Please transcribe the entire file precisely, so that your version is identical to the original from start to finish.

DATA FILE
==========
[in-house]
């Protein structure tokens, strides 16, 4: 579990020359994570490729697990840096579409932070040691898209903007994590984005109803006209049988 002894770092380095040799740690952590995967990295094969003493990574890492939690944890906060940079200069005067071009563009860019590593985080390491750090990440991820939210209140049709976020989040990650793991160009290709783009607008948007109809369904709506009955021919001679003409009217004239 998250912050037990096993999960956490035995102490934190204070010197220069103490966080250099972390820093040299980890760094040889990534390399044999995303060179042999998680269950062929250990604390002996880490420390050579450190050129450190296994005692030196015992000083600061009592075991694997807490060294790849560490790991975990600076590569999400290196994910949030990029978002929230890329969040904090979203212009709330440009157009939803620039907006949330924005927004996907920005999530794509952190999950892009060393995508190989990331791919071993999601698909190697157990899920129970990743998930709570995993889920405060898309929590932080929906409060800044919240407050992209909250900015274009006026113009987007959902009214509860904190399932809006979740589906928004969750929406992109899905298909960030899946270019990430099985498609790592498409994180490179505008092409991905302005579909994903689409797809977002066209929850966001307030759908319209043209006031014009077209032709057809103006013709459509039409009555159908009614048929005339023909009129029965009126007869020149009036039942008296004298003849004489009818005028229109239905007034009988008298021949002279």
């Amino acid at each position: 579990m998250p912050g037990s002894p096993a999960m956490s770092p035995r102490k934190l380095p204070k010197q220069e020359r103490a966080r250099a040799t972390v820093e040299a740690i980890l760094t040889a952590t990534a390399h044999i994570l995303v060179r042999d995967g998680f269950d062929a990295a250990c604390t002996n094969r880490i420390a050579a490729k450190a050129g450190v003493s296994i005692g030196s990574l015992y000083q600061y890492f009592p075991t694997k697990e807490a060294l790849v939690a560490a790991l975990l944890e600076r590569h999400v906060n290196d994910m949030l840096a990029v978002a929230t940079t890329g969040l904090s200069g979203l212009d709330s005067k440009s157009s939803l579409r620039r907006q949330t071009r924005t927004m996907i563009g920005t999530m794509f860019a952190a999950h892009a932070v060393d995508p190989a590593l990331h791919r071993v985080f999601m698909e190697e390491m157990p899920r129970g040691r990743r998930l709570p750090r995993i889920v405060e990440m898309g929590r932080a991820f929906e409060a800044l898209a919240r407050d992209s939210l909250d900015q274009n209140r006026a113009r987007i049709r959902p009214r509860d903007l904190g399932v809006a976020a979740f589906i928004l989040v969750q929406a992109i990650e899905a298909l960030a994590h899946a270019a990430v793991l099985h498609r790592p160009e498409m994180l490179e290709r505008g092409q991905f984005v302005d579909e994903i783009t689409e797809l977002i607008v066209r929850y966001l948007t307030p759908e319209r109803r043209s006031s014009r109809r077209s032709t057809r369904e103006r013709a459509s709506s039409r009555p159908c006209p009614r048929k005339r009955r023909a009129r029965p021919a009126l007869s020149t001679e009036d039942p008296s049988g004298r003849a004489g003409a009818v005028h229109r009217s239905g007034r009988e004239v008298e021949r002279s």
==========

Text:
[in-house]
């Protein structure tokens, strides 16, 4: 579990020359994570490729697990840096579409932070040691898209903007994590984005109803006209049988 002894770092380095040799740690952590995967990295094969003493990574890492939690944890906060940079200069005067071009563009860019590593985080390491750090990440991820939210209140049709976020989040990650793991160009290709783009607008948007109809369904709506009955021919001679003409009217004239 998250912050037990096993999960956490035995102490934190204070010197220069103490966080250099972390820093040299980890760094040889990534390399044999995303060179042999998680269950062929250990604390002996880490420390050579450190050129450190296994005692030196015992000083600061009592075991694997807490060294790849560490790991975990600076590569999400290196994910949030990029978002929230890329969040904090979203212009709330440009157009939803620039907006949330924005927004996907920005999530794509952190999950892009060393995508190989990331791919071993999601698909190697157990899920129970990743998930709570995993889920405060898309929590932080929906409060800044919240407050992209909250900015274009006026113009987007959902009214509860904190399932809006979740589906928004969750929406992109899905298909960030899946270019990430099985498609790592498409994180490179505008092409991905302005579909994903689409797809977002066209929850966001307030759908319209043209006031014009077209032709057809103006013709459509039409009555159908009614048929005339023909009129029965009126007869020149009036039942008296004298003849004489009818005028229109239905007034009988008298021949002279």
């Amino acid at each position: 579990m998250p912050g037990s002894p096993a999960m956490s770092p035995r102490k934190l380095p204070k010197q220069e020359r103490a966080r250099a040799t972390v820093e040299a740690i980890l760094t040889a952590t990534a390399h044999i994570l995303v060179r042999d995967g998680f269950d062929a990295a250990c604390t002996n094969r880490i420390a050579a490729k450190a050129g450190v003493s296994i005692g030196s990574l015992y000083q600061y890492f009592p075991t694997k697990e807490a060294l790849v939690a560490a790991l975990l944890e600076r590569h999400v906060n290196d994910m949030l840096a990029v978002a929230t940079t890329g969040l904090s200069g979203l212009d709330s005067k440009s157009s939803l579409r620039r907006q949330t071009r924005t927004m996907i563009g920005t999530m794509f860019a952190a999950h892009a932070v060393d995508p190989a590593l990331h791919r071993v985080f999601m698909e190697e390491m157990p899920r129970g040691r990743r998930l709570p750090r995993i889920v405060e990440m898309g929590r932080a991820f929906e409060a800044l898209a919240r407050d992209s939210l909250d900015q274009n209140r006026a113009r987007i049709r959902p009214r509860d903007l904190g399932v809006a976020a979740f589906i928004l989040v969750q929406a992109i990650e899905a298909l960030a994590h899946a270019a990430v793991l099985h498609r790592p160009e498409m994180l490179e290709r505008g092409q991905f984005v302005d579909e994903i783009t689409e797809l977002i607008v066209r929850y966001l948007t307030p759908e319209r109803r043209s006031s014009r109809r077209s032709t057809r369904e103006r013709a459509s709506s039409r009555p159908c006209p009614r048929k005339r009955r023909a009129r029965p021919a009126l007869s020149t001679e009036d039942p008296s049988g004298r003849a004489g003409a009818v005028h229109r009217s239905g007034r009988e004239v008298e021949r002279s």